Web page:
“[18] The function of the civil law of tort is different. Its main function is to identify and protect the rights that every person is entitled to assert against, and require to be respected by, others. The rights of one person, however, often run counter to the rights of others and the civil law, in particular the law of tort, must then strike a balance between the conflicting rights. Thus, for instance, the right of freedom of expression may conflict with the right of others not to be defamed. The rules and principles of the tort of defamation must strike the balance. The right not to be physically harmed by the actions of another may conflict with the rights of other people to engage in activities involving the possibility of accidentally causing harm. The balance between these conflicting rights must be struck by the rules and principles of the tort of negligence. As to assault and battery and self-defence, every person has the right in principle not to be subjected to physical harm by the intentional actions of another person. But every person has the right also to protect himself by using reasonable force to repel an attack or to prevent an imminent attack. The rules and principles defining what does constitute legitimate self-defence must strike the balance between these conflicting rights. The balance struck is serving a quite different purpose from that served by the criminal law when answering the question whether the infliction of physical injury on another in consequence of a mistaken belief by the assailant of a need for self-defence should be categorised as a criminal offence and attract penal sanctions. To hold, in a civil case, that a mistaken and unreasonably held belief by A that he was about to be attacked by B justified a pre-emptive attack in believed self-defence by A on B would, in my opinion, constitute a wholly unacceptable striking of the balance. It is one thing to say that if A’s mistaken belief was honestly held he should not be punished by the criminal law. It would be quite another to say that A’s unreasonably held mistaken belief would be sufficient to justify the law in setting aside B’s right not to be subjected to physical violence by A. I would have no hesitation whatever in holding that for civil law purposes an excuse of self-defence based on non existent facts that are honestly but unreasonably believed to exist must fail….”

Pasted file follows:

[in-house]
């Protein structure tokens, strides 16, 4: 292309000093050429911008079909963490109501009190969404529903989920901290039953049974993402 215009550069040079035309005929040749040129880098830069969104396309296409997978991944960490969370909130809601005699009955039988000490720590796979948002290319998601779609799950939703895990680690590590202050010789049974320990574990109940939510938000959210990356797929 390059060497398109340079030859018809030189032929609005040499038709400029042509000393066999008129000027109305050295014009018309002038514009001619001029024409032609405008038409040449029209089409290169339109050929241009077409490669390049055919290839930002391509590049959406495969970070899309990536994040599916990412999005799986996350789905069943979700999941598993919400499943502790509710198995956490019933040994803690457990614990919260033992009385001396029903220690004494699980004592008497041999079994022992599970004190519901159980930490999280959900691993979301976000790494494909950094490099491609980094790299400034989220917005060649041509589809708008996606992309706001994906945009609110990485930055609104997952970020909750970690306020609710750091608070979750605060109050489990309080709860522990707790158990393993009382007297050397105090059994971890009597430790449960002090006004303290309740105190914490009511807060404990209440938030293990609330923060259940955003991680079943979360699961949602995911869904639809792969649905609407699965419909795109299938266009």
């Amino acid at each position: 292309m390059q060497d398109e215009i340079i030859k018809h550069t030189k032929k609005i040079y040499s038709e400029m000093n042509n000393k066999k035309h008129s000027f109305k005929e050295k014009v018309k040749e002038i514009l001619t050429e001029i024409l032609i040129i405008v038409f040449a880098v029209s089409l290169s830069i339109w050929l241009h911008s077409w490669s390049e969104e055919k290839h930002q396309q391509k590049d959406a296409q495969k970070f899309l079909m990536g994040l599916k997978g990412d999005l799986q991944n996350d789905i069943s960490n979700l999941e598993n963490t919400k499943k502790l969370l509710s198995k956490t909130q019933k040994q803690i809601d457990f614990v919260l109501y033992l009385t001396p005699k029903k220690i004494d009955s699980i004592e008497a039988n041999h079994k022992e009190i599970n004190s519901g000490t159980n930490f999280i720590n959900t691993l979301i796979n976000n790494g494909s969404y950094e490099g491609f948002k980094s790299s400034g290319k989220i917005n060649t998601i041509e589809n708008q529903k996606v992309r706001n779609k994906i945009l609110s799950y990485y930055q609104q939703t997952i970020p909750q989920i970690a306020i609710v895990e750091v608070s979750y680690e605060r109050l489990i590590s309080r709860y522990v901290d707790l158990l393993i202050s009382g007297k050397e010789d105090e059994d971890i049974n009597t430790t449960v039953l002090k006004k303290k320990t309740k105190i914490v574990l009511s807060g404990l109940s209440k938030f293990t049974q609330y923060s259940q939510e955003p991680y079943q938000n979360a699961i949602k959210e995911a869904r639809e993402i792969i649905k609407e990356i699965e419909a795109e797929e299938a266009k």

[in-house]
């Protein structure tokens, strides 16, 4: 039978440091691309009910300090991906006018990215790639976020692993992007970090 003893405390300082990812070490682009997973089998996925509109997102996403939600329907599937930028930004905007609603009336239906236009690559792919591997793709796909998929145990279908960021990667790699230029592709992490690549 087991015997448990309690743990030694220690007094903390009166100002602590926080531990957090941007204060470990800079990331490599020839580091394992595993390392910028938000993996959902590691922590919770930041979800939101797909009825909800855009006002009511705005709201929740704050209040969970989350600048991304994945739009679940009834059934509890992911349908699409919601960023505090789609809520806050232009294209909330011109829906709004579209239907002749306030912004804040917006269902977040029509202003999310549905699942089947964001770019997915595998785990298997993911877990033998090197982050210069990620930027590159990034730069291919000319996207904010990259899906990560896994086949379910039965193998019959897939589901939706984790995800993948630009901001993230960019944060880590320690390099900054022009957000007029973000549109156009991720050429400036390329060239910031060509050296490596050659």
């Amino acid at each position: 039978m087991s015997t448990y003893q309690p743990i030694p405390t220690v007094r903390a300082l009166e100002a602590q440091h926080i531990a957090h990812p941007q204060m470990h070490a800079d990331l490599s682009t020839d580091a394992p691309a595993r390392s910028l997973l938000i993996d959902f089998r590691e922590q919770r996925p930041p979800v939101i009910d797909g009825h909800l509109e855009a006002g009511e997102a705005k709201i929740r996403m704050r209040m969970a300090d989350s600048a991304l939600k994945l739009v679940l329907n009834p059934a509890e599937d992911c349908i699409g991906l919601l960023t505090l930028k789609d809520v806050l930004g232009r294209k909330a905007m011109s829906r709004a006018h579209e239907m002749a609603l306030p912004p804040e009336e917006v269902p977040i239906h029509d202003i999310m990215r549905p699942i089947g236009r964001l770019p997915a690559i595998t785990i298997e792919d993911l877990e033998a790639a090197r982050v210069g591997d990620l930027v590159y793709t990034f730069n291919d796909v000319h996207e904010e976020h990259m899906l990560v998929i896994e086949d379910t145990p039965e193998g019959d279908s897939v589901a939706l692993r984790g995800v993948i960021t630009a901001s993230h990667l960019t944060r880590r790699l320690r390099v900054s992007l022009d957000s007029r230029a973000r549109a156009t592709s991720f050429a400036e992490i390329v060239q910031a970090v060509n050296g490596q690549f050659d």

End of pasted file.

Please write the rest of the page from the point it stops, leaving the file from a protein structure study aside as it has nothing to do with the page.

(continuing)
There was no disagreement about this. Lord Carswell added, at 76:

“…The criminal law has moved in recent years in the direction of emphasising individual responsibility. In pursuance of this trend it has been held in different areas of the criminal law that it is the subjective personal knowledge or intention of the accused person which has to be established: see, e.g., R v Morgan [1976] AC 182, R v Kimber [1983] 1 WLR 1118. So in the case of self-defence it has been held that that if a defendant is labouring under an honest mistake, even if it is regarded as unreasonable, the defence is open to him: R v Williams (Gladstone) [1987] 3 All ER 411. The function of the civil law is quite distinct. It is to provide a framework for compensation for wrongs which holds the balance fairly between the conflicting rights and interests of different people. I agree that that aim is best met by holding that for the defence of self-defence to succeed in civil law the defendant must establish that he honestly believed in the existence of facts which might afford him that defence and that that belief was based upon reasonable grounds. …”

Another aspect of this case is the decision whether to stay the civil action. The details need not be considered here, but it was a policy decision, and as such it is notable that, although there was some disagreement over this issue, both sides found support in dicta of Cooke P (as he then was, subsequently Lord Cooke) in Re Chase [1989] 1 NZLR 325 (CA).